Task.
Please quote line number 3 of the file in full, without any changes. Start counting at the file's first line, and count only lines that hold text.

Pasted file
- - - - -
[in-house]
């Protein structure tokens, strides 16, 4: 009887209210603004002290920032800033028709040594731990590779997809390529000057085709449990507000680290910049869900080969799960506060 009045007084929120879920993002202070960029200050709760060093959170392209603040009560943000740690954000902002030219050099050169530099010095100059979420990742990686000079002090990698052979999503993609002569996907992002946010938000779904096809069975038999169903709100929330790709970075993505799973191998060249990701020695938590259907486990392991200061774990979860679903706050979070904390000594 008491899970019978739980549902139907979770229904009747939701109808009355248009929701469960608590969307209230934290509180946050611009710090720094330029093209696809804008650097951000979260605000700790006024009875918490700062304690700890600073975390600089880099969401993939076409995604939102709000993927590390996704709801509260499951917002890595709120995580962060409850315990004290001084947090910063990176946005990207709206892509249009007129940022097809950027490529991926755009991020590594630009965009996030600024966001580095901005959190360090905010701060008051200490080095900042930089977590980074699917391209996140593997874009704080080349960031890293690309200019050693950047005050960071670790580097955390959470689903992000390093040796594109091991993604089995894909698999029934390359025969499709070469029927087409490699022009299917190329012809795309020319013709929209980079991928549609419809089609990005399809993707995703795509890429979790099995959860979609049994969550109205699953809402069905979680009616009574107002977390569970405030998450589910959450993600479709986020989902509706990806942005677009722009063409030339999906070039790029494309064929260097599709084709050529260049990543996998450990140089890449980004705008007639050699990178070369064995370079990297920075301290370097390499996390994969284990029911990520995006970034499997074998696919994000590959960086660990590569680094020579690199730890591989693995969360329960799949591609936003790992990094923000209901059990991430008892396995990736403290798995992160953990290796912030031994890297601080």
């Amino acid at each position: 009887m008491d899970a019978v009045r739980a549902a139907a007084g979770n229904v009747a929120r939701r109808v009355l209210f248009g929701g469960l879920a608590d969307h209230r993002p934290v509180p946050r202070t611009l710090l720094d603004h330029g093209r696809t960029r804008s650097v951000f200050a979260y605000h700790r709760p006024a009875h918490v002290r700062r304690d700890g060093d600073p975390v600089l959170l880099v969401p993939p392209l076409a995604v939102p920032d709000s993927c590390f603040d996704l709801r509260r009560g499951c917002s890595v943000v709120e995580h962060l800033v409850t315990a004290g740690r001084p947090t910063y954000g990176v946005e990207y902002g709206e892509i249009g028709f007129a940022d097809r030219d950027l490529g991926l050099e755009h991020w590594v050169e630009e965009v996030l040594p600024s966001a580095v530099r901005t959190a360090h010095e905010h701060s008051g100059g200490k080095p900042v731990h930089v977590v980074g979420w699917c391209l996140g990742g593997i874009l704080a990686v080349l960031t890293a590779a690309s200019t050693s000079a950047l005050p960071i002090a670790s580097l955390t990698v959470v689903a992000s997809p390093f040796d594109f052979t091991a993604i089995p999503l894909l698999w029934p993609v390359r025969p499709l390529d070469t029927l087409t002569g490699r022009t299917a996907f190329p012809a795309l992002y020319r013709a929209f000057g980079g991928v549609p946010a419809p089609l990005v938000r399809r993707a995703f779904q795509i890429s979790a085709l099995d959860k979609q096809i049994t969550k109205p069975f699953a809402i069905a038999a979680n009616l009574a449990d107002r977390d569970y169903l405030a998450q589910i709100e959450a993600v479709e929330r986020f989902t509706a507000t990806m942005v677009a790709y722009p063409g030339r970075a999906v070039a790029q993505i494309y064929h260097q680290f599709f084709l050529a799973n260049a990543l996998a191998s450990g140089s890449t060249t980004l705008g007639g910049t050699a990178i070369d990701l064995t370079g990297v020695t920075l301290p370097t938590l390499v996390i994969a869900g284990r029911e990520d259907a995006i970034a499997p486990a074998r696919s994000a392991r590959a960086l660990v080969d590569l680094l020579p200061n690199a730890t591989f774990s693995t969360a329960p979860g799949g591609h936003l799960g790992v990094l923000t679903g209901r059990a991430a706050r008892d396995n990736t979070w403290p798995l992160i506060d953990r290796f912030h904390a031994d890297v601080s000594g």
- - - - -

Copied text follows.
């Amino acid at each position: 009887m008491d899970a019978v009045r739980a549902a139907a007084g979770n229904v009747a929120r939701r109808v009355l209210f248009g929701g469960l879920a608590d969307h209230r993002p934290v509180p946050r202070t611009l710090l720094d603004h330029g093209r696809t960029r804008s650097v951000f200050a979260y605000h700790r709760p006024a009875h918490v002290r700062r304690d700890g060093d600073p975390v600089l959170l880099v969401p993939p392209l076409a995604v939102p920032d709000s993927c590390f603040d996704l709801r509260r009560g499951c917002s890595v943000v709120e995580h962060l800033v409850t315990a004290g740690r001084p947090t910063y954000g990176v946005e990207y902002g709206e892509i249009g028709f007129a940022d097809r030219d950027l490529g991926l050099e755009h991020w590594v050169e630009e965009v996030l040594p600024s966001a580095v530099r901005t959190a360090h010095e905010h701060s008051g100059g200490k080095p900042v731990h930089v977590v980074g979420w699917c391209l996140g990742g593997i874009l704080a990686v080349l960031t890293a590779a690309s200019t050693s000079a950047l005050p960071i002090a670790s580097l955390t990698v959470v689903a992000s997809p390093f040796d594109f052979t091991a993604i089995p999503l894909l698999w029934p993609v390359r025969p499709l390529d070469t029927l087409t002569g490699r022009t299917a996907f190329p012809a795309l992002y020319r013709a929209f000057g980079g991928v549609p946010a419809p089609l990005v938000r399809r993707a995703f779904q795509i890429s979790a085709l099995d959860k979609q096809i049994t969550k109205p069975f699953a809402i069905a038999a979680n009616l009574a449990d107002r977390d569970y169903l405030a998450q589910i709100e959450a993600v479709e929330r986020f989902t509706a507000t990806m942005v677009a790709y722009p063409g030339r970075a999906v070039a790029q993505i494309y064929h260097q680290f599709f084709l050529a799973n260049a990543l996998a191998s450990g140089s890449t060249t980004l705008g007639g910049t050699a990178i070369d990701l064995t370079g990297v020695t920075l301290p370097t938590l390499v996390i994969a869900g284990r029911e990520d259907a995006i970034a499997p486990a074998r696919s994000a392991r590959a960086l660990v080969d590569l680094l020579p200061n690199a730890t591989f774990s693995t969360a329960p979860g799949g591609h936003l799960g790992v990094l923000t679903g209901r059990a991430a706050r008892d396995n990736t979070w403290p798995l992160i506060d953990r290796f912030h904390a031994d890297v601080s000594g």